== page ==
J. L. BELL is a Massachusetts writer who specializes in (among other things) the start of the American Revolution in and around Boston. He is particularly interested in the experiences of children in 1765-75. He has published scholarly papers and popular articles for both children and adults. He was consultant for an episode of History Detectives, and contributed to a display at Minute Man National Historic Park.

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Sunday, December 11, 2016

The Road to Concord Leads to the David Library, 14 Dec.

On Wednesday, 14 December, I’ll be speaking about The Road to Concord at the David Library of the American Revolution in Washington’s Crossing, Pennsylvania.

Our event description:
When British soldiers marched to Concord on April 19, 1775, what were they searching for? As far back as September 1774, royal governor Gen. Thomas Gage and the Massachusetts resistance movement had begun to seize all the cannon they could.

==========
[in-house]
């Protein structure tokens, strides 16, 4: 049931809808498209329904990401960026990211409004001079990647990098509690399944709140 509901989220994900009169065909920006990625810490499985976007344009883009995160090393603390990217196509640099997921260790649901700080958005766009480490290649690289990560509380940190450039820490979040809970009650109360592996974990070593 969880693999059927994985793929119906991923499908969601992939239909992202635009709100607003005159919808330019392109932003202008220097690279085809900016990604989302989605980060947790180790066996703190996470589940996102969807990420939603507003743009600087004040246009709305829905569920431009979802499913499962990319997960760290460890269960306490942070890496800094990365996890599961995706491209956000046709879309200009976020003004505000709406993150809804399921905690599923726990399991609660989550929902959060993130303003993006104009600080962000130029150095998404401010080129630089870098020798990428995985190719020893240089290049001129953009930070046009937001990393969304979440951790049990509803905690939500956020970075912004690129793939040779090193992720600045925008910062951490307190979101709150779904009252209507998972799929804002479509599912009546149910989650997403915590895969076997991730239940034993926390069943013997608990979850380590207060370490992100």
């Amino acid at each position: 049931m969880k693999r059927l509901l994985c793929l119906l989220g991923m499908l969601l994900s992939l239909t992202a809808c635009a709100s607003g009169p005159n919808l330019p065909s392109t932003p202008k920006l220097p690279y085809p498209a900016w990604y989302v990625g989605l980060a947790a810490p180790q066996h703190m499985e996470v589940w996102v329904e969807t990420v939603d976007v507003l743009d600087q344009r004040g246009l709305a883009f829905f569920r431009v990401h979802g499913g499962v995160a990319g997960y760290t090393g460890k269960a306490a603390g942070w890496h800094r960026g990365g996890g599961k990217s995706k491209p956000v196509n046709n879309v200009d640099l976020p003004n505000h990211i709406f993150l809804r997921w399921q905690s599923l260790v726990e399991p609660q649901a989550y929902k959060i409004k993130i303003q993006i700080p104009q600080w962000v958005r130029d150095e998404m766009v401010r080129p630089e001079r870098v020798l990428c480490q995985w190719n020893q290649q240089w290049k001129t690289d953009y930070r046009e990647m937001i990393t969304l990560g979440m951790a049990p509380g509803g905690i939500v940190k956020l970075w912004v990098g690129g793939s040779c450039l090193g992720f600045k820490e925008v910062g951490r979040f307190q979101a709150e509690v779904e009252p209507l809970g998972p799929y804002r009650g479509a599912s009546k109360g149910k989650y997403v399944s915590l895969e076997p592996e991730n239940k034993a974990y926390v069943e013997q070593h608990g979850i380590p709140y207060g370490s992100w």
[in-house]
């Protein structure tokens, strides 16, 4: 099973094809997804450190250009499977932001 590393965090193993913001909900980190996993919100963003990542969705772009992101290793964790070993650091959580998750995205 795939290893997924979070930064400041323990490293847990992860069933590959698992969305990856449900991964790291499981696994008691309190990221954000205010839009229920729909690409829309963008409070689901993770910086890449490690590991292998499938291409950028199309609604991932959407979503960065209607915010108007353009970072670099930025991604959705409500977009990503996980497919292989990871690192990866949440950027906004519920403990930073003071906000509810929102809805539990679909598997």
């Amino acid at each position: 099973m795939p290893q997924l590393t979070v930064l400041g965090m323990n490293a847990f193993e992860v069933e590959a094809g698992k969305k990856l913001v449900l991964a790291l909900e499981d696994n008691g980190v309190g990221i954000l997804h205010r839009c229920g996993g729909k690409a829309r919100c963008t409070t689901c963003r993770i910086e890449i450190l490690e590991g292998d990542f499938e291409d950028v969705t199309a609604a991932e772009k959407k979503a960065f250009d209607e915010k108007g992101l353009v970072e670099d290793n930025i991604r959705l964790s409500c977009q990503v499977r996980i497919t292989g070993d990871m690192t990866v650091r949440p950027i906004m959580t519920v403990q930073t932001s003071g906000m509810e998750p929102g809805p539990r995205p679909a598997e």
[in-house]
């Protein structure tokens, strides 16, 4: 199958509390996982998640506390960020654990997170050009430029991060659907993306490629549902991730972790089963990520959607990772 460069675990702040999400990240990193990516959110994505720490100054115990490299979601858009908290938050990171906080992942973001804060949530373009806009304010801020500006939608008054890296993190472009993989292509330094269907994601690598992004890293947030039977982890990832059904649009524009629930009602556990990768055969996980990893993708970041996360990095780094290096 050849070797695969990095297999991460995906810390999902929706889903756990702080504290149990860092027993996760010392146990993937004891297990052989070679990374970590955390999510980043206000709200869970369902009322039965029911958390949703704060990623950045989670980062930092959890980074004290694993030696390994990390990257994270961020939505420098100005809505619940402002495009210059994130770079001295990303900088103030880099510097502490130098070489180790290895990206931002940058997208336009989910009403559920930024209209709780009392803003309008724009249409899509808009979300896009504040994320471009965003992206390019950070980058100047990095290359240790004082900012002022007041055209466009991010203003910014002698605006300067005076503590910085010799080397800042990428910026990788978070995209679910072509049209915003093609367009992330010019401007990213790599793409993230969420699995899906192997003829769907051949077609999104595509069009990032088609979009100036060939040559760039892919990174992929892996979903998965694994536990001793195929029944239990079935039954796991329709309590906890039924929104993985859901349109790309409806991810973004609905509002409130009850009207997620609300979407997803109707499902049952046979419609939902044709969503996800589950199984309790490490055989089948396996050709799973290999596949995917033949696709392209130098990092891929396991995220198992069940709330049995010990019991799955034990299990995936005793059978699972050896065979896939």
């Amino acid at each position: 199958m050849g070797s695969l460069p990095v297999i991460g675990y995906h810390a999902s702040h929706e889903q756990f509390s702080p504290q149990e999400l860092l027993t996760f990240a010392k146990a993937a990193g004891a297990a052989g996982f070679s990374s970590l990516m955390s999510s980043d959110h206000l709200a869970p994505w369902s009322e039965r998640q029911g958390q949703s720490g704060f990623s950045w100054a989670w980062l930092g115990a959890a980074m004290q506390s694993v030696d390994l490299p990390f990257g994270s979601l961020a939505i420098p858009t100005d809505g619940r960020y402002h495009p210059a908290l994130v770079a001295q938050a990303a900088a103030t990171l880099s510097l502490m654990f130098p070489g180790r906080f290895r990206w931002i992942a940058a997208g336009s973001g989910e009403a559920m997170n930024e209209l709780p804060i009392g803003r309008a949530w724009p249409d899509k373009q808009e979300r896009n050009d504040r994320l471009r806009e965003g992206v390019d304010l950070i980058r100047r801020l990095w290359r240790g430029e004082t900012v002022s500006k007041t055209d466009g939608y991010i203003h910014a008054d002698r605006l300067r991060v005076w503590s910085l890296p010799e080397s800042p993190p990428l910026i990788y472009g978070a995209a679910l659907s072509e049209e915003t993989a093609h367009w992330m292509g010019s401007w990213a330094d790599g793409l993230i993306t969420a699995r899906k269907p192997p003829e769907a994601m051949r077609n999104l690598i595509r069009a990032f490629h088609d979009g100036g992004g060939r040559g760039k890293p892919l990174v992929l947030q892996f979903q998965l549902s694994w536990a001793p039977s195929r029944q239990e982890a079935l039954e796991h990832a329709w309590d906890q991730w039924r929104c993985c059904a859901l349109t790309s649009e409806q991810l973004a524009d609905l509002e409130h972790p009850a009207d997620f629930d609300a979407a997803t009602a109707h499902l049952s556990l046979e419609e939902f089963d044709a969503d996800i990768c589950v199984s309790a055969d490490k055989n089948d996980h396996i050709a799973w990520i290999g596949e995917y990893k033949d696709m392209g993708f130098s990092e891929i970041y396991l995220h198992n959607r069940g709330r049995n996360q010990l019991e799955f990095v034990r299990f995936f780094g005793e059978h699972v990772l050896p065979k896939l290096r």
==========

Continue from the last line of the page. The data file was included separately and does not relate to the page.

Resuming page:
The resulting “arms race” included a massive militia uprising, raids on shore batteries, thefts from armories under redcoat guard, spies and counterspies, and an armed takeover of a harbor fort—all before the traditional start of the Revolutionary War. This lecture explores how Massachusetts’ political conflict with the Crown turned military, and why both sides kept this history secret.
I call this talk “The Guns of the Boston Train.” The event begins at 7:30 P.M., and there will be a book-signing afterward.

I understand that enough people have made reservations that the library has now started a wait-list for seats. I look forward to seeing everyone who can come.

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